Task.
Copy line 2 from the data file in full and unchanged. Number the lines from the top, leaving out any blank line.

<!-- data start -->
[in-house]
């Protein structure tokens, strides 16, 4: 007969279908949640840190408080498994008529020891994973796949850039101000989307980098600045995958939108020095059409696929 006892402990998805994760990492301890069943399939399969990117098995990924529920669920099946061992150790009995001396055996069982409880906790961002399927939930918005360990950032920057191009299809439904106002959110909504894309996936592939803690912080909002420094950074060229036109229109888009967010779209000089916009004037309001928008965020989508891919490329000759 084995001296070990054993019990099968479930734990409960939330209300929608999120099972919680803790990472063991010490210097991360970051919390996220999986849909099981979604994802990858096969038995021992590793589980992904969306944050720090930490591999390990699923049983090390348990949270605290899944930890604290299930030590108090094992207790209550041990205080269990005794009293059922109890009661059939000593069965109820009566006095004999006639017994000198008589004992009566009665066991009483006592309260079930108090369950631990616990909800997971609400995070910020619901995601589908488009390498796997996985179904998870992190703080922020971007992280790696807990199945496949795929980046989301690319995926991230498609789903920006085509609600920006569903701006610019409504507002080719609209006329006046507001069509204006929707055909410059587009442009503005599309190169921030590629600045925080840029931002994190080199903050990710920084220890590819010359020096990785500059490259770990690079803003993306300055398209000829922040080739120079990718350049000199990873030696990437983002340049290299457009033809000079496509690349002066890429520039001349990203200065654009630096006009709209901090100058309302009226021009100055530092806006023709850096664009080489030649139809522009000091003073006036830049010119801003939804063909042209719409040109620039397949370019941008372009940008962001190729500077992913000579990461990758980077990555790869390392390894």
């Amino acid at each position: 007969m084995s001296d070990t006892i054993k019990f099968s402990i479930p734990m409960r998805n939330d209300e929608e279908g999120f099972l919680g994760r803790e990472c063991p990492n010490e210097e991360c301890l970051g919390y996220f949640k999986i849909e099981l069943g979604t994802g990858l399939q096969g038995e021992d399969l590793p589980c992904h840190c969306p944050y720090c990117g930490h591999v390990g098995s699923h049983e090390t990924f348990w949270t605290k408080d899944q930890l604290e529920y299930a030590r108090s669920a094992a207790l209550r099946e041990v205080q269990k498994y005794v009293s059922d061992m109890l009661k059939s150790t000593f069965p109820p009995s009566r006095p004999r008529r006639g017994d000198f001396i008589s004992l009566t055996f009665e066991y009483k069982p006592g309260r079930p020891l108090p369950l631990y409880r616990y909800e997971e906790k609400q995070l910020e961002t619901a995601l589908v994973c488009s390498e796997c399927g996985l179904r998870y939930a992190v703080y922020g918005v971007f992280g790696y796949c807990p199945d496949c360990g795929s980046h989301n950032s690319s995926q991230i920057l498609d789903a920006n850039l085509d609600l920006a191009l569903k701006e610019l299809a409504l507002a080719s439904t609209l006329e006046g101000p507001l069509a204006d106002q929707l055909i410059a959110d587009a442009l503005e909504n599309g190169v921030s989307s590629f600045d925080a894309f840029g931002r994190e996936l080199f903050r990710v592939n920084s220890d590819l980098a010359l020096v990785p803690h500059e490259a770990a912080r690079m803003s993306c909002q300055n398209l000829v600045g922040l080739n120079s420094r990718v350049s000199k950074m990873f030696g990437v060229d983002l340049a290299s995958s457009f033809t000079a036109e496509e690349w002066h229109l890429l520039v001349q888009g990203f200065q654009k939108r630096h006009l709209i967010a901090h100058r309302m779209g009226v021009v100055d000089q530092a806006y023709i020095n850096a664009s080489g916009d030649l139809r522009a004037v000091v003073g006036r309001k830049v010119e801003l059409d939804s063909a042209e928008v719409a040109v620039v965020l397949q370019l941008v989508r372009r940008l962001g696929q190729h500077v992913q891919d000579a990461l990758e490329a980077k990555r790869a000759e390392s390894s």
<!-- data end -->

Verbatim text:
């Protein structure tokens, strides 16, 4: 007969279908949640840190408080498994008529020891994973796949850039101000989307980098600045995958939108020095059409696929 006892402990998805994760990492301890069943399939399969990117098995990924529920669920099946061992150790009995001396055996069982409880906790961002399927939930918005360990950032920057191009299809439904106002959110909504894309996936592939803690912080909002420094950074060229036109229109888009967010779209000089916009004037309001928008965020989508891919490329000759 084995001296070990054993019990099968479930734990409960939330209300929608999120099972919680803790990472063991010490210097991360970051919390996220999986849909099981979604994802990858096969038995021992590793589980992904969306944050720090930490591999390990699923049983090390348990949270605290899944930890604290299930030590108090094992207790209550041990205080269990005794009293059922109890009661059939000593069965109820009566006095004999006639017994000198008589004992009566009665066991009483006592309260079930108090369950631990616990909800997971609400995070910020619901995601589908488009390498796997996985179904998870992190703080922020971007992280790696807990199945496949795929980046989301690319995926991230498609789903920006085509609600920006569903701006610019409504507002080719609209006329006046507001069509204006929707055909410059587009442009503005599309190169921030590629600045925080840029931002994190080199903050990710920084220890590819010359020096990785500059490259770990690079803003993306300055398209000829922040080739120079990718350049000199990873030696990437983002340049290299457009033809000079496509690349002066890429520039001349990203200065654009630096006009709209901090100058309302009226021009100055530092806006023709850096664009080489030649139809522009000091003073006036830049010119801003939804063909042209719409040109620039397949370019941008372009940008962001190729500077992913000579990461990758980077990555790869390392390894």